ATD Blog

Who Is the Best Mentor for You?

Friday, May 29, 2015

When I took over as President and CEO of my company more than a decade ago, I did not know very much about running a business. My background up to that point was in organizational design and development, leadership development, and training. The day-in and day-out tasks of managing a business were quite foreign to me, but I was about to learn very quickly.

I surrounded myself with experts from all areas of business, creating a personal network of advisors (or mentors, if you prefer). I worked with and learned from people who taught me about finance, sales tactics, operations, marketing, and so on. I was fortunate to have a vibrant network of professionals around me that I could tap into as needed. One critical factor to my success was knowing the right person to reach out to for information and insights. By this, I don’t mean that I looked at personality type or how well we got along; instead, I looked at what level of expertise the person had and chose the correct level to suit my needs.

Often, when people think about having a mentor or advisor, they think about connecting with the smartest, most advanced professional possible. This is a mistake. The best mentor for you depends on where you are in the learning continuum (see Figure 1). If you are a beginner, an extreme expert would not be an ideal mentor because of the disparity between your comprehension and application of your craft, and his. You would be better suited to connect with someone who is one or two steps above you in terms of skills—possibly a late beginner or an early practitioner. People at those levels would still be new enough to the skill area you are trying to learn, remember what it’s like to be a beginner, and have tips and tricks to share (ones that experts have since forgotten). For practitioners, the expert range may be the perfect match because these mentors can help move you to the next level and show you how to spontaneously apply your craft and turn knowledge into wisdom.

Figure 1. The Learning Continuum




For those in charge of running mentoring programs, viewing experts along this learning continuum can result in your having more potential mentors in your pool than you ever thought possible. You no longer have to rely on your extreme experts to be your only mentors. You can view everyone as mentor material, even your more seasoned beginners, allowing you to save your experts for those who could really use their wisdom.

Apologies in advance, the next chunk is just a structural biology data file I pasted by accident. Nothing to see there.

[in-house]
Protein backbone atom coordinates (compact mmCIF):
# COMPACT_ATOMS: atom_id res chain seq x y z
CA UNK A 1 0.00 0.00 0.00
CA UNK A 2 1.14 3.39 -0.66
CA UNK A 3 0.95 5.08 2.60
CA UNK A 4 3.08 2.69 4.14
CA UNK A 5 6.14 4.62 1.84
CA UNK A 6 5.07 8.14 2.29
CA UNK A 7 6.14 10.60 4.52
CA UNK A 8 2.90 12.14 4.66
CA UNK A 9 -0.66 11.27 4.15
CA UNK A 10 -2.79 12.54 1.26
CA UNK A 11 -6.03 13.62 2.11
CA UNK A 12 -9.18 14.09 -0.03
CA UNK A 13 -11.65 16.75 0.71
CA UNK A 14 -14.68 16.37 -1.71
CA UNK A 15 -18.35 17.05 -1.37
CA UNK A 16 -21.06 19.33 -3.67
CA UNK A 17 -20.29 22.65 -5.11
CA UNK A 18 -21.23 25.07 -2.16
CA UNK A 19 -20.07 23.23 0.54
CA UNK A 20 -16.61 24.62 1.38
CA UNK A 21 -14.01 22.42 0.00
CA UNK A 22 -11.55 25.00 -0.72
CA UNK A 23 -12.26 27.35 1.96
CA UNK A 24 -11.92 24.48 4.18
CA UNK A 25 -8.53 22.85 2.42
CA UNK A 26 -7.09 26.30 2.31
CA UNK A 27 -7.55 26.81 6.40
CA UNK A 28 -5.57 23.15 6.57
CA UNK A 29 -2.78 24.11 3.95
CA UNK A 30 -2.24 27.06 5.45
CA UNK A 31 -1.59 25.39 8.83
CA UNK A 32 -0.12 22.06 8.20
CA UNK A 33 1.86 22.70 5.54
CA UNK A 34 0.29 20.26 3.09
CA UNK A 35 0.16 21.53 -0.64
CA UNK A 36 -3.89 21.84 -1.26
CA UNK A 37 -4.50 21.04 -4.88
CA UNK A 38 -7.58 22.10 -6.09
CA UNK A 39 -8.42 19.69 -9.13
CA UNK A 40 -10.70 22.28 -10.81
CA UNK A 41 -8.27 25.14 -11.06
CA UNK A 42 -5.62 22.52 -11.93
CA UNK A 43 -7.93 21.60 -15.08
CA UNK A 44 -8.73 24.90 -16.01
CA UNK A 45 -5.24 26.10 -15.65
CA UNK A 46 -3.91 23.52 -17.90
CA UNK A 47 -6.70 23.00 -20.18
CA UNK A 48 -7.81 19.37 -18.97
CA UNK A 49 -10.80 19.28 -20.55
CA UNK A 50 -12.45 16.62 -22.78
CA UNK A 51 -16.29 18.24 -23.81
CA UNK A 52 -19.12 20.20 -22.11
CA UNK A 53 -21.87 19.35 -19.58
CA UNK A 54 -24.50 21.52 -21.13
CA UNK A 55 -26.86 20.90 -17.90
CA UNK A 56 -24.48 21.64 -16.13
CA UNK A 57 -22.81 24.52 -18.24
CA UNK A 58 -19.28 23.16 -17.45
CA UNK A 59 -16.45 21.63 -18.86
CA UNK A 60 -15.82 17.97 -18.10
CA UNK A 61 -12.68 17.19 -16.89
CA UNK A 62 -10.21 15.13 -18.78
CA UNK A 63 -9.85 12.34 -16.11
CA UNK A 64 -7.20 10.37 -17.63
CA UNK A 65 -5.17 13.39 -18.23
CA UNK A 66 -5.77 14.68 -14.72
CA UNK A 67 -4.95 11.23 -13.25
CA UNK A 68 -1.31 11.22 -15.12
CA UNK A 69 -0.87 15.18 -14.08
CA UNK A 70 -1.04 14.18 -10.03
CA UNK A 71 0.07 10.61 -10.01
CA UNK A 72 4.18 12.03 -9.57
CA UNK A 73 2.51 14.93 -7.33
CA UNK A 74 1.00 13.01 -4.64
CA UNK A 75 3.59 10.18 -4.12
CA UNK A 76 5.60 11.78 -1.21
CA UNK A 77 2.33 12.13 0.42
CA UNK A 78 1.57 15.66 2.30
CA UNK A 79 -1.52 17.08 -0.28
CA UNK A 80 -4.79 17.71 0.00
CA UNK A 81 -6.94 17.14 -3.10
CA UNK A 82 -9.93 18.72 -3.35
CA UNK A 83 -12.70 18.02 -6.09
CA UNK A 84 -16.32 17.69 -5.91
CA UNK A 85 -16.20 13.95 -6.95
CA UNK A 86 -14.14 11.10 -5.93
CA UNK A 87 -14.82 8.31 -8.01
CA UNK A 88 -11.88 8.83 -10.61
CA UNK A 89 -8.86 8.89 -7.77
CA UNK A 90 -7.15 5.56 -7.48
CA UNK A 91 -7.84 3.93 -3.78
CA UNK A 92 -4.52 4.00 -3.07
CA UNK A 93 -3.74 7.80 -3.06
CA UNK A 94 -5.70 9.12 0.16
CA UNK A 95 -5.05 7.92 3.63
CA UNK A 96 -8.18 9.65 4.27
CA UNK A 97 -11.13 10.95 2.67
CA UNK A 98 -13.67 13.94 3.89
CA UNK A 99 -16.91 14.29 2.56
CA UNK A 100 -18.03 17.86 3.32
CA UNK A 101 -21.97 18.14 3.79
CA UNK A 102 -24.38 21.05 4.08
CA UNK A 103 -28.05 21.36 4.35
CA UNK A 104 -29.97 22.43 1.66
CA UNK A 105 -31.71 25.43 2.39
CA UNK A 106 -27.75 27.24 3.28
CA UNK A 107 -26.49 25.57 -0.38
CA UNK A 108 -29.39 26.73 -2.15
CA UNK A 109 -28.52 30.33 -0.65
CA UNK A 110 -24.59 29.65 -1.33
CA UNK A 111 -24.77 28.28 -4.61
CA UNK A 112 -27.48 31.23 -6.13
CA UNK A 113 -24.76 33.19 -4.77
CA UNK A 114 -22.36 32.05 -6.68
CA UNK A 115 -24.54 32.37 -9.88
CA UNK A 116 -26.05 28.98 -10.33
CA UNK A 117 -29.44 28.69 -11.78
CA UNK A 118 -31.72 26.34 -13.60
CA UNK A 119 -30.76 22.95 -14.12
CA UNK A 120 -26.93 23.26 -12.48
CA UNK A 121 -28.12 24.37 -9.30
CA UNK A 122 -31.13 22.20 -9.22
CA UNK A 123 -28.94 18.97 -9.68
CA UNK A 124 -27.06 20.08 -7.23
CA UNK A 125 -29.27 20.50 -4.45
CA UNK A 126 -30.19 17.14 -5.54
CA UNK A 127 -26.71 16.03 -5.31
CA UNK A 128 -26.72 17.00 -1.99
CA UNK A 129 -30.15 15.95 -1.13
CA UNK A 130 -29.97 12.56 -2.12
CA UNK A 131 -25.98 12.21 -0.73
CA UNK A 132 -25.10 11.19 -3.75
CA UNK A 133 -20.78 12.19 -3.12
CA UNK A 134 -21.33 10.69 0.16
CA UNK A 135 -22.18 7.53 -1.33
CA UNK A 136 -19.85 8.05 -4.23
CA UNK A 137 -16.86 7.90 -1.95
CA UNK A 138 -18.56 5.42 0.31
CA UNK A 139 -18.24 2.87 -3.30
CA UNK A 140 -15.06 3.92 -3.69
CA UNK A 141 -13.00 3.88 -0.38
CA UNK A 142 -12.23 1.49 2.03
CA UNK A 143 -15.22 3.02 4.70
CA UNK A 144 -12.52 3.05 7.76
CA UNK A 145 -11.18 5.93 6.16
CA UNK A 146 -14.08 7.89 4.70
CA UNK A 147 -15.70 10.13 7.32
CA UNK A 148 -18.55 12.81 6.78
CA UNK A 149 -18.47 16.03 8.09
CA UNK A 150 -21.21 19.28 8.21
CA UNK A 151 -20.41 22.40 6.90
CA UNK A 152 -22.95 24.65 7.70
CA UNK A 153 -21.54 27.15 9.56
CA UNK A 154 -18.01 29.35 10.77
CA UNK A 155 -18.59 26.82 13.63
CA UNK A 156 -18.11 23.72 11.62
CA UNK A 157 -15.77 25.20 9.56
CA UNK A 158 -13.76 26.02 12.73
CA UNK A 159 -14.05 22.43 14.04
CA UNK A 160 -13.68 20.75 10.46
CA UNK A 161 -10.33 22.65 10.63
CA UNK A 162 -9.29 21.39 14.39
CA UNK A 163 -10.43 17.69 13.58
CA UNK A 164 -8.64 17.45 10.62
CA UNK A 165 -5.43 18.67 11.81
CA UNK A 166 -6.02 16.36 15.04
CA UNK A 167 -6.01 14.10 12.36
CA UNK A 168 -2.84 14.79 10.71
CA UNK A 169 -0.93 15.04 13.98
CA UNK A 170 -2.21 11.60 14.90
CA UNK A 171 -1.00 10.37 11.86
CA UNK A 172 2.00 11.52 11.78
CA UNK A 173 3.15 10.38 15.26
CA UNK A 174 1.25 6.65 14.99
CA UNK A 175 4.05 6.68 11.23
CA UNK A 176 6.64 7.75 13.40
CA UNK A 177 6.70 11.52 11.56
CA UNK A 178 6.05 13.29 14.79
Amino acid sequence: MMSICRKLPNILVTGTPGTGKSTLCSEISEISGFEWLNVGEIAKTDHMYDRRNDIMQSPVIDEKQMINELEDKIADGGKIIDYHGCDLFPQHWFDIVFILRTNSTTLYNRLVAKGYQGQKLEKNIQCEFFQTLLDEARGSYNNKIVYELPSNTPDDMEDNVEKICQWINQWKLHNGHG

Lastly, it is critical that you look for not just one mentor, but surround yourself with an entire network of advisors whom you can reach out to for various learning needs. And as you build your skills in different areas, you should begin giving back to those around you as a mentor and advisor. This will not only help those who want to learn from you, but it will also help you to grow in your skill areas as you put conscious thought into sharing with someone how and why you do what you do.

Want to learn more about mentoring networks? Read Randy Emelo’s new book Modern Mentoring, available now from ATD Press.

About the Author

Randy Emelo is the founder and chief strategist at River, a Denver-based company that builds mentoring and social learning software. He has more than 25 years of experience in management, training, and leadership development, and is a prolific author, speaker, and thought leader on topics related to collaboration, mentoring, social learning, and talent development.

Throughout the years, Randy has embarked on a military career with the U.S. Navy, led leadership development work with nonprofits in the Americas, and helped Fortune 500 companies build mentoring and learning cultures in their organizations.

Randy holds a master’s degree in organizational design and effectiveness from Fielding Graduate University (formerly The Fielding Institute) in Santa Barbara, CA. Randy’s book, Modern Mentoring, is available now from ATD Press. Connect with him on LinkedIn or Twitter @remelo.

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